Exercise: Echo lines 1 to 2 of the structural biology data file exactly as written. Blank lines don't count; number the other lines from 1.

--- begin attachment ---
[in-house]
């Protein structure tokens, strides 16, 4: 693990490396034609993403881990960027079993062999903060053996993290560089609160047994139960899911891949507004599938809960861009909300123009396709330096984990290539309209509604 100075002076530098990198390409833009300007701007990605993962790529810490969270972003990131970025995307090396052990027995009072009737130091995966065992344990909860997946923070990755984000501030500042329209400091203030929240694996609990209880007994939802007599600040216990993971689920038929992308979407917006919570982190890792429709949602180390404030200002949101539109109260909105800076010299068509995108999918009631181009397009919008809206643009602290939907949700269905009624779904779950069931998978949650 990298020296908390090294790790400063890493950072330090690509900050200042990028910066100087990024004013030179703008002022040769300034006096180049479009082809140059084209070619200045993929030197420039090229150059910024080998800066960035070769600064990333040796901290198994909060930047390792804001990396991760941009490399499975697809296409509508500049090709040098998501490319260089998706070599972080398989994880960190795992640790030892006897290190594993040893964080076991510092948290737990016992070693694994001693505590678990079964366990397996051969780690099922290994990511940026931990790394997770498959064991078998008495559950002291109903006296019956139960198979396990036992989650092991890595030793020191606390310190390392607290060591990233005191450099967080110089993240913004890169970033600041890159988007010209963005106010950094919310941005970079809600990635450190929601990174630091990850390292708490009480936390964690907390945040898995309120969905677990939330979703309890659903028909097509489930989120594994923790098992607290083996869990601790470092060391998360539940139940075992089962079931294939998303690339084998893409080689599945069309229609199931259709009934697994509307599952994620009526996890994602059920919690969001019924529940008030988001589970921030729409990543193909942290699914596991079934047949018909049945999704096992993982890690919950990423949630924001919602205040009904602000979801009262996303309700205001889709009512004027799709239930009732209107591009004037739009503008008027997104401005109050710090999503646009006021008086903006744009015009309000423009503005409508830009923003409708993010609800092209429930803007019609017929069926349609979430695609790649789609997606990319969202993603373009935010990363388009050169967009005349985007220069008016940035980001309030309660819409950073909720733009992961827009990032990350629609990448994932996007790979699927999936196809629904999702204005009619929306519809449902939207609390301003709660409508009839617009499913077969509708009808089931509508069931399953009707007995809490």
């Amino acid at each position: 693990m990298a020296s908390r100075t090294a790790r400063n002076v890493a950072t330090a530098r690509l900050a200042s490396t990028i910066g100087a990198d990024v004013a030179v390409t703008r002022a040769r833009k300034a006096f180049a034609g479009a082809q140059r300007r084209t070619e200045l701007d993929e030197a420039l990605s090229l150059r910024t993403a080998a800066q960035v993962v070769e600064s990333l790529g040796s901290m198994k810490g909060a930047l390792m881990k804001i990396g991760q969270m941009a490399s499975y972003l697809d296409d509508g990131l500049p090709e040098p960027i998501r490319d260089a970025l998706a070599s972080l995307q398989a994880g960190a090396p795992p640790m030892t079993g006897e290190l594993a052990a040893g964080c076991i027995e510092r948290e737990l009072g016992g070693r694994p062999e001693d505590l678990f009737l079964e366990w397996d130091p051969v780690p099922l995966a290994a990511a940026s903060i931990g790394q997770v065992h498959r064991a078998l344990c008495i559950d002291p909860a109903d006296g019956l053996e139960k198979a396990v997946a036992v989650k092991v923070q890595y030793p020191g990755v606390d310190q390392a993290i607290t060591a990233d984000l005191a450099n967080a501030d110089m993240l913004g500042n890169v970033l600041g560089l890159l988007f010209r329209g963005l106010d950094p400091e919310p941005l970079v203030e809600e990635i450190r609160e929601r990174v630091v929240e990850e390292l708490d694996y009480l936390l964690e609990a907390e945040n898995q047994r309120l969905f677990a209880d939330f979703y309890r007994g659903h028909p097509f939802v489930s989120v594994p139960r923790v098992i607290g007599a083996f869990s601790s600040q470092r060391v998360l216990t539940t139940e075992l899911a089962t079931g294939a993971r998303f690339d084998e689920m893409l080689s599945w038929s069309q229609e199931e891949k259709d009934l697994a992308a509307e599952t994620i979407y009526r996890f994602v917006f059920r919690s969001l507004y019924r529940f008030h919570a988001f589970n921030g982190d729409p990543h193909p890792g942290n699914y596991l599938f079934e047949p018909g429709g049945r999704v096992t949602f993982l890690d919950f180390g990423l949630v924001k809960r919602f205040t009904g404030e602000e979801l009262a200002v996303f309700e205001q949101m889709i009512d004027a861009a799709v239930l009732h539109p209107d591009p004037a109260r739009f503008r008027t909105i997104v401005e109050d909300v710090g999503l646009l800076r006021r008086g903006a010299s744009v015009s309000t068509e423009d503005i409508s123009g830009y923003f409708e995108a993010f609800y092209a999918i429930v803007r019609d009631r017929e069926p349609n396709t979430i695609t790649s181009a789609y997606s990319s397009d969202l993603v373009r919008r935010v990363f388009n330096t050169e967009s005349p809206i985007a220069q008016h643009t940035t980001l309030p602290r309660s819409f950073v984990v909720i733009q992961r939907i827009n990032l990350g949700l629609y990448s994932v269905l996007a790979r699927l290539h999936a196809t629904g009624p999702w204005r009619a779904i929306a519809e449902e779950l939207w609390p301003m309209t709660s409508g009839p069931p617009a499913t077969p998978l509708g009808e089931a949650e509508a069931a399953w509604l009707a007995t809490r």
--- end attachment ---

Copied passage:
[in-house]
């Protein structure tokens, strides 16, 4: 693990490396034609993403881990960027079993062999903060053996993290560089609160047994139960899911891949507004599938809960861009909300123009396709330096984990290539309209509604 100075002076530098990198390409833009300007701007990605993962790529810490969270972003990131970025995307090396052990027995009072009737130091995966065992344990909860997946923070990755984000501030500042329209400091203030929240694996609990209880007994939802007599600040216990993971689920038929992308979407917006919570982190890792429709949602180390404030200002949101539109109260909105800076010299068509995108999918009631181009397009919008809206643009602290939907949700269905009624779904779950069931998978949650 990298020296908390090294790790400063890493950072330090690509900050200042990028910066100087990024004013030179703008002022040769300034006096180049479009082809140059084209070619200045993929030197420039090229150059910024080998800066960035070769600064990333040796901290198994909060930047390792804001990396991760941009490399499975697809296409509508500049090709040098998501490319260089998706070599972080398989994880960190795992640790030892006897290190594993040893964080076991510092948290737990016992070693694994001693505590678990079964366990397996051969780690099922290994990511940026931990790394997770498959064991078998008495559950002291109903006296019956139960198979396990036992989650092991890595030793020191606390310190390392607290060591990233005191450099967080110089993240913004890169970033600041890159988007010209963005106010950094919310941005970079809600990635450190929601990174630091990850390292708490009480936390964690907390945040898995309120969905677990939330979703309890659903028909097509489930989120594994923790098992607290083996869990601790470092060391998360539940139940075992089962079931294939998303690339084998893409080689599945069309229609199931259709009934697994509307599952994620009526996890994602059920919690969001019924529940008030988001589970921030729409990543193909942290699914596991079934047949018909049945999704096992993982890690919950990423949630924001919602205040009904602000979801009262996303309700205001889709009512004027799709239930009732209107591009004037739009503008008027997104401005109050710090999503646009006021008086903006744009015009309000423009503005409508830009923003409708993010609800092209429930803007019609017929069926349609979430695609790649789609997606990319969202993603373009935010990363388009050169967009005349985007220069008016940035980001309030309660819409950073909720733009992961827009990032990350629609990448994932996007790979699927999936196809629904999702204005009619929306519809449902939207609390301003709660409508009839617009499913077969509708009808089931509508069931399953009707007995809490």